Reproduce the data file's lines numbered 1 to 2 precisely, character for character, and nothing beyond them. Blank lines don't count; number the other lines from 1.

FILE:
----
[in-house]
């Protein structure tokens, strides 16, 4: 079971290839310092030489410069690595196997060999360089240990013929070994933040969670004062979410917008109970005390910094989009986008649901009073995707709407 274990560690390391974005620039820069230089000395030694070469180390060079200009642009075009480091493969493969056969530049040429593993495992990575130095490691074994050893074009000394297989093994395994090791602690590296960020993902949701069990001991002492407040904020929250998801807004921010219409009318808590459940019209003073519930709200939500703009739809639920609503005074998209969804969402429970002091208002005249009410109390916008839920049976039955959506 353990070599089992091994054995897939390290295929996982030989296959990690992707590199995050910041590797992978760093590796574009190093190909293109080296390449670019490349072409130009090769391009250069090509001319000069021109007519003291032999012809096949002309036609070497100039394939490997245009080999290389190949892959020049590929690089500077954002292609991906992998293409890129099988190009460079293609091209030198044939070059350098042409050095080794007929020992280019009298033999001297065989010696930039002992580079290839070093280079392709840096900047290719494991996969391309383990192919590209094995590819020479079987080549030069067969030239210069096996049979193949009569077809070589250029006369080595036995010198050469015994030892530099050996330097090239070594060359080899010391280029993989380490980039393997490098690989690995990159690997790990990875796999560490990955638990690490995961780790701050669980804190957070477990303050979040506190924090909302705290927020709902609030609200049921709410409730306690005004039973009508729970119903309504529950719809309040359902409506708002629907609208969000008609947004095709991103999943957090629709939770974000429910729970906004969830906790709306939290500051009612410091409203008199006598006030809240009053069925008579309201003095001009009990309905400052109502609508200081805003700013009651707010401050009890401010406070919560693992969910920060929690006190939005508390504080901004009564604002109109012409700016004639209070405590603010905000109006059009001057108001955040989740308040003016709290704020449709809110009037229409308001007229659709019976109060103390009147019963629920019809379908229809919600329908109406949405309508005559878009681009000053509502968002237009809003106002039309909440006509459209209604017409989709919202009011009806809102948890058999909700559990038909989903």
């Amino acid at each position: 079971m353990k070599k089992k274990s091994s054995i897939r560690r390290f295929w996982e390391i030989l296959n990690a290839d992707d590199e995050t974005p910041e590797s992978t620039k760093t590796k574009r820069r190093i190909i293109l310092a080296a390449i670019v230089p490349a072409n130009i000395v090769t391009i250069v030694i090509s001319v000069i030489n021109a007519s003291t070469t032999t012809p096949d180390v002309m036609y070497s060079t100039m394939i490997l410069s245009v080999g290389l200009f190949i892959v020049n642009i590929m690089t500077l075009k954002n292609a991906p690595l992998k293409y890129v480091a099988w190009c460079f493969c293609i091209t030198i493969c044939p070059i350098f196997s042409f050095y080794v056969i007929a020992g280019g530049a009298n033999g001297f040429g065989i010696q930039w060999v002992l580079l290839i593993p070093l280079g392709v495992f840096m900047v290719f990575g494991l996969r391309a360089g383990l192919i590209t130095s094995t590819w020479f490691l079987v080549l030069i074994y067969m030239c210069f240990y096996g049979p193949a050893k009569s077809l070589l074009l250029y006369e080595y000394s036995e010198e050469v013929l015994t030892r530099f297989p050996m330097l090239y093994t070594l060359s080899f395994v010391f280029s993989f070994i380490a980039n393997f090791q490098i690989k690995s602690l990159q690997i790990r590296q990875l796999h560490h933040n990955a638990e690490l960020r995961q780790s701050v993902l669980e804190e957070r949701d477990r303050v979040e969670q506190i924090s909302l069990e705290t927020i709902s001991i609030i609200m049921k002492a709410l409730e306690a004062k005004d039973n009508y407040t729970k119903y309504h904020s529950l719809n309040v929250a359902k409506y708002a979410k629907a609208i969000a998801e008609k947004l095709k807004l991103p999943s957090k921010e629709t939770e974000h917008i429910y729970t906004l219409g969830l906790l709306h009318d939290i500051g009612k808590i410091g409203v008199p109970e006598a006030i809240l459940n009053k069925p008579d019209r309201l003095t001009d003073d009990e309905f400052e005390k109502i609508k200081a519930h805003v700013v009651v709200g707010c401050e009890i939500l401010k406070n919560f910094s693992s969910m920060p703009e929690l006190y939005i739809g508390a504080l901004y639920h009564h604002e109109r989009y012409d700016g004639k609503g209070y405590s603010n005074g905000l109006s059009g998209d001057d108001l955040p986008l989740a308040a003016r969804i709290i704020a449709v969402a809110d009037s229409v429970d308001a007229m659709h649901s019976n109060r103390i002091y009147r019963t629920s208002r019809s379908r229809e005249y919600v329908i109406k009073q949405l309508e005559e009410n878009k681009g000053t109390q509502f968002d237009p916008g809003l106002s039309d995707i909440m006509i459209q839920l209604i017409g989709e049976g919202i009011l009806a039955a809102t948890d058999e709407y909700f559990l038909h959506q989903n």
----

[in-house]
């Protein structure tokens, strides 16, 4: 079971290839310092030489410069690595196997060999360089240990013929070994933040969670004062979410917008109970005390910094989009986008649901009073995707709407 274990560690390391974005620039820069230089000395030694070469180390060079200009642009075009480091493969493969056969530049040429593993495992990575130095490691074994050893074009000394297989093994395994090791602690590296960020993902949701069990001991002492407040904020929250998801807004921010219409009318808590459940019209003073519930709200939500703009739809639920609503005074998209969804969402429970002091208002005249009410109390916008839920049976039955959506 353990070599089992091994054995897939390290295929996982030989296959990690992707590199995050910041590797992978760093590796574009190093190909293109080296390449670019490349072409130009090769391009250069090509001319000069021109007519003291032999012809096949002309036609070497100039394939490997245009080999290389190949892959020049590929690089500077954002292609991906992998293409890129099988190009460079293609091209030198044939070059350098042409050095080794007929020992280019009298033999001297065989010696930039002992580079290839070093280079392709840096900047290719494991996969391309383990192919590209094995590819020479079987080549030069067969030239210069096996049979193949009569077809070589250029006369080595036995010198050469015994030892530099050996330097090239070594060359080899010391280029993989380490980039393997490098690989690995990159690997790990990875796999560490990955638990690490995961780790701050669980804190957070477990303050979040506190924090909302705290927020709902609030609200049921709410409730306690005004039973009508729970119903309504529950719809309040359902409506708002629907609208969000008609947004095709991103999943957090629709939770974000429910729970906004969830906790709306939290500051009612410091409203008199006598006030809240009053069925008579309201003095001009009990309905400052109502609508200081805003700013009651707010401050009890401010406070919560693992969910920060929690006190939005508390504080901004009564604002109109012409700016004639209070405590603010905000109006059009001057108001955040989740308040003016709290704020449709809110009037229409308001007229659709019976109060103390009147019963629920019809379908229809919600329908109406949405309508005559878009681009000053509502968002237009809003106002039309909440006509459209209604017409989709919202009011009806809102948890058999909700559990038909989903």